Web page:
Manhattan's luxury condo frenzy petered out a few years ago. Owners are taking realized losses as they offload properties at steep losses.
A prime example of this is the pending deal at 551 W. 21st St., where two units listed for a combined $26 million found a buyer after a couple of years on and off the market, according to Bloomberg, who cited data from brokerage Olshan Realty. The owner initially acquired the property in 2016 for $31.3 million and then attempted to flip it for $40 million the following year.
With no success, the owner is expected to realize a 17% loss on the properties once the transaction is completed.
Manhattan's luxury condo market peaked a few years ago and has since developed into a nightmare for sellers. Massive supply is quickly eroding values as inventory builds. In early 2020, half of all new luxury condo units constructed after 2015 in the borough were unsold. A confluence of macroeconomic headwinds, as well as SALT deduction caps and transfer taxes, cooled the market. Then came the big bad pandemic that wreaked even more havoc in the borough.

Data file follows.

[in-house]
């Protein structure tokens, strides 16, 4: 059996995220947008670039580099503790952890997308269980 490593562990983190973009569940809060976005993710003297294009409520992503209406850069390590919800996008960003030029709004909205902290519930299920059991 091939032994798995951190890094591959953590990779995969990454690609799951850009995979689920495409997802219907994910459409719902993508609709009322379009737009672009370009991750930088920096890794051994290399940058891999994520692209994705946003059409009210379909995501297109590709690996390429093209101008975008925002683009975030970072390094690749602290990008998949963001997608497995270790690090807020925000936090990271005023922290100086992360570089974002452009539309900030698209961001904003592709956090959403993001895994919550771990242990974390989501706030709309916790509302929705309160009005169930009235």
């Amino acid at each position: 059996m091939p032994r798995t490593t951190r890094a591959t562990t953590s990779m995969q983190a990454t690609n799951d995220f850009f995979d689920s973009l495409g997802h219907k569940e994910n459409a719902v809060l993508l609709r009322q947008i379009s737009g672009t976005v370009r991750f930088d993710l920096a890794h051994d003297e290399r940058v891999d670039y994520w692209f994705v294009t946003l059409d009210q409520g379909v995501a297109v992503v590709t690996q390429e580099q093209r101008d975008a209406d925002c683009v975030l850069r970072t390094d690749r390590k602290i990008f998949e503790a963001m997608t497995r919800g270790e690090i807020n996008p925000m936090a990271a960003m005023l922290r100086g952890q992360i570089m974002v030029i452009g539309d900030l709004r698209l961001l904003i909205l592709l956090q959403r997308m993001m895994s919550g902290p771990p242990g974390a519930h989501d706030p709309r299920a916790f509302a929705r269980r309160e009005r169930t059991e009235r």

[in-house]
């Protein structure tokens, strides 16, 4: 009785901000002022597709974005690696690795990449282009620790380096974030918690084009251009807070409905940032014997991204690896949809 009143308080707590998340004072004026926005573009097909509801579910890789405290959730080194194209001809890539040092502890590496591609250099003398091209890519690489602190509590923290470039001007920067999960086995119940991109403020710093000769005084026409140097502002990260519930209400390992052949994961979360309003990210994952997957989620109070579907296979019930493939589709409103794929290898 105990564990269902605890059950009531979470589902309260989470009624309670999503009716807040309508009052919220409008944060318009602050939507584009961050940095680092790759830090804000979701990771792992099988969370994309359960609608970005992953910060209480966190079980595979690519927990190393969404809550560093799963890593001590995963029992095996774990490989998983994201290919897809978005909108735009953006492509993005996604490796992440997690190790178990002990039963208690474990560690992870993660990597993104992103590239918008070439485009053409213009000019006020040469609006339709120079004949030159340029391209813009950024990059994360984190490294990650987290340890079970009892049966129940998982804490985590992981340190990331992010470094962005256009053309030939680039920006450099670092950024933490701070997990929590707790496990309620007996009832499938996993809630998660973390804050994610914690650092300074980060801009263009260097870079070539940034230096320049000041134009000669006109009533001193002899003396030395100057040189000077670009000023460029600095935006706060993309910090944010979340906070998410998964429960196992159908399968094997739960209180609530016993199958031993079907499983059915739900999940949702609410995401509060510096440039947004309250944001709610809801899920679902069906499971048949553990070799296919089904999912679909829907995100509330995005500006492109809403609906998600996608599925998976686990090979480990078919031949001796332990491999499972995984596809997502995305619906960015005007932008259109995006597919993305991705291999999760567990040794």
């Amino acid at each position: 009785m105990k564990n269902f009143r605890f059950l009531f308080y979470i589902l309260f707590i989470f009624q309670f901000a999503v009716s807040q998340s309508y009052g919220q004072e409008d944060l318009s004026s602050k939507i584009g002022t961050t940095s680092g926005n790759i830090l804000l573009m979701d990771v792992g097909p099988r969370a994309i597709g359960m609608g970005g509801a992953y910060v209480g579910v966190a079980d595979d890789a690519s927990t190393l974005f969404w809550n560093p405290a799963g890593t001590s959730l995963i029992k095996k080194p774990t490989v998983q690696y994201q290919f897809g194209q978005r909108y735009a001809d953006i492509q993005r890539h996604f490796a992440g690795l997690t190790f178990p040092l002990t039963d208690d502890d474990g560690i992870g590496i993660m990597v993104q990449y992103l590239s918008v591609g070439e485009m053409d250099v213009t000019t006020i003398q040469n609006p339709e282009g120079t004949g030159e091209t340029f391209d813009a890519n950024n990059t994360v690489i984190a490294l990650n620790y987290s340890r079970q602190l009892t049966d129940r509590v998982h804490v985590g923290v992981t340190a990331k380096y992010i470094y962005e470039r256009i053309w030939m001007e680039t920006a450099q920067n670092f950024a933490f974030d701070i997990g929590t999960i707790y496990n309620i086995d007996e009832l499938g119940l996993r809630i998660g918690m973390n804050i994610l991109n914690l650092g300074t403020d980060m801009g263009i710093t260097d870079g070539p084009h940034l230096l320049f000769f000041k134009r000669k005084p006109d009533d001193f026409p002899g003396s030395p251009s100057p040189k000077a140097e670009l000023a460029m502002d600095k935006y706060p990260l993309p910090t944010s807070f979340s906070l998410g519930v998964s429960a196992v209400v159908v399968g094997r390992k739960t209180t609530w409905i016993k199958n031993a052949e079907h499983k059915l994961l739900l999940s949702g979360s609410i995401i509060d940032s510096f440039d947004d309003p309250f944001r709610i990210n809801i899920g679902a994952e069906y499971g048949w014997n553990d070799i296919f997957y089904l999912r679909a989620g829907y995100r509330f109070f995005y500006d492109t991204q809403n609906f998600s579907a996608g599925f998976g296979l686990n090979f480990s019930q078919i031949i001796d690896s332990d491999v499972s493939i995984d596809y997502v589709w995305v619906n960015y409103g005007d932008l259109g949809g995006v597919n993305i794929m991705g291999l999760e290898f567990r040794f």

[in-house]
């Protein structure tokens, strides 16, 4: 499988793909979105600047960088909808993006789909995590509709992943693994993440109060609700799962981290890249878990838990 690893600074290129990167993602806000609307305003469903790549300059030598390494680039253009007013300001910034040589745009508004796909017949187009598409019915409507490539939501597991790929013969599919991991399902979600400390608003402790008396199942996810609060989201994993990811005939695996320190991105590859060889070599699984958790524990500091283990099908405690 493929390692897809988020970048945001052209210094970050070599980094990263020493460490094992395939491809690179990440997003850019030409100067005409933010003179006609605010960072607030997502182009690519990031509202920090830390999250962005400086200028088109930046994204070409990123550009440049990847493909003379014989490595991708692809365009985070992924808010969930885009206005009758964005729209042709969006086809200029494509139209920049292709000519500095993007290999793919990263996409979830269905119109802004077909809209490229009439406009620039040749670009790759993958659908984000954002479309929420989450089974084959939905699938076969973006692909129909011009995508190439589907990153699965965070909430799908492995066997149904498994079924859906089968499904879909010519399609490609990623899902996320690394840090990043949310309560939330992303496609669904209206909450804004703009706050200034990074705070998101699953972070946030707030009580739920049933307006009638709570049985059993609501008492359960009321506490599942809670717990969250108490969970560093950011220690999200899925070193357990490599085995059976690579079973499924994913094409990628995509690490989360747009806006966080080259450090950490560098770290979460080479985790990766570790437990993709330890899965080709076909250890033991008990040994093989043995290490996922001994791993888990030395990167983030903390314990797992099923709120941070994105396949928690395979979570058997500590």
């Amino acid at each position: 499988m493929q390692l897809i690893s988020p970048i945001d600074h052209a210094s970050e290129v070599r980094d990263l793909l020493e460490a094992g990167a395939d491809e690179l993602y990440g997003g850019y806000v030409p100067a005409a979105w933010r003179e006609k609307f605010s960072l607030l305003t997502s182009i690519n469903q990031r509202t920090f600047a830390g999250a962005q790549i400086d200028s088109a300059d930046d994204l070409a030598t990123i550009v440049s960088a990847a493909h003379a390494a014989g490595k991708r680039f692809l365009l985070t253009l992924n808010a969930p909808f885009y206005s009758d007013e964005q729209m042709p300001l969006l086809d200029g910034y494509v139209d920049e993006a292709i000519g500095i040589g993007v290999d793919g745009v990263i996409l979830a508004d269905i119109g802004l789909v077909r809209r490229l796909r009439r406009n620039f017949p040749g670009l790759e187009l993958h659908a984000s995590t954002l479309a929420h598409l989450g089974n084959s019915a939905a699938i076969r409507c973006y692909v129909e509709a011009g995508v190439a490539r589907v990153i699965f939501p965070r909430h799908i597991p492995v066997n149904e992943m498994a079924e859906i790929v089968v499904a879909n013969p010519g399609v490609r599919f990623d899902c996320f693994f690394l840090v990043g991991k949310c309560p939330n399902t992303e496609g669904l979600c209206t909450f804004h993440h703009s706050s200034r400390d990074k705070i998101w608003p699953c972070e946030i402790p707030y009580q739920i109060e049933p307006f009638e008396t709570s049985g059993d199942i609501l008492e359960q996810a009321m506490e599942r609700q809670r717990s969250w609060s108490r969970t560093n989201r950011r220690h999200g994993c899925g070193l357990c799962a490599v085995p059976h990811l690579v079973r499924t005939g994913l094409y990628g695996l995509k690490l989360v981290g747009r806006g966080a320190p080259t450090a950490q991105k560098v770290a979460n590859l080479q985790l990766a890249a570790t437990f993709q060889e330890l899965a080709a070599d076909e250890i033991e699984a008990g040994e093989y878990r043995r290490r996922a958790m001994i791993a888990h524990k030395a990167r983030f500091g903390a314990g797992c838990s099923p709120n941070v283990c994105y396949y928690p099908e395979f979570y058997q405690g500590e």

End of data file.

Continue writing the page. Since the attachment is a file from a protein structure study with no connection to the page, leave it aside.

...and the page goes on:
Donna Olshan, president of the brokerage, said sellers in the market have no interest in sticking around in "New York if they're not using the asset or if the asset isn't giving a return."
Olshan said a deal at 80 Columbus Circle for a 74th-story condo recently listed at $25 million. The seller combined two apartments in the tower, one unit purchased in 2011 for $17.5 million, and the other unit (next door) purchased in 2014 for $18 million.
There is some good news in the luxury real estate market - after writing about the downturn for 18 months and the plunge following the pandemic, the decline in prices has brought buyers to the table.
With Mayor Bill De Blasio doing everything he possibly can to drive both businesses (like Goldman Sachs) and individual citizens out of the city, the effects of his colossal mismanagement and general cluelessness have come at a loss for some wealthy elites who bought luxury condos in the last several years, thinking they could flip the unit(s) for a quick buck. Many have transformed into bagholders, or recently, they want out and are willing to take realized losses.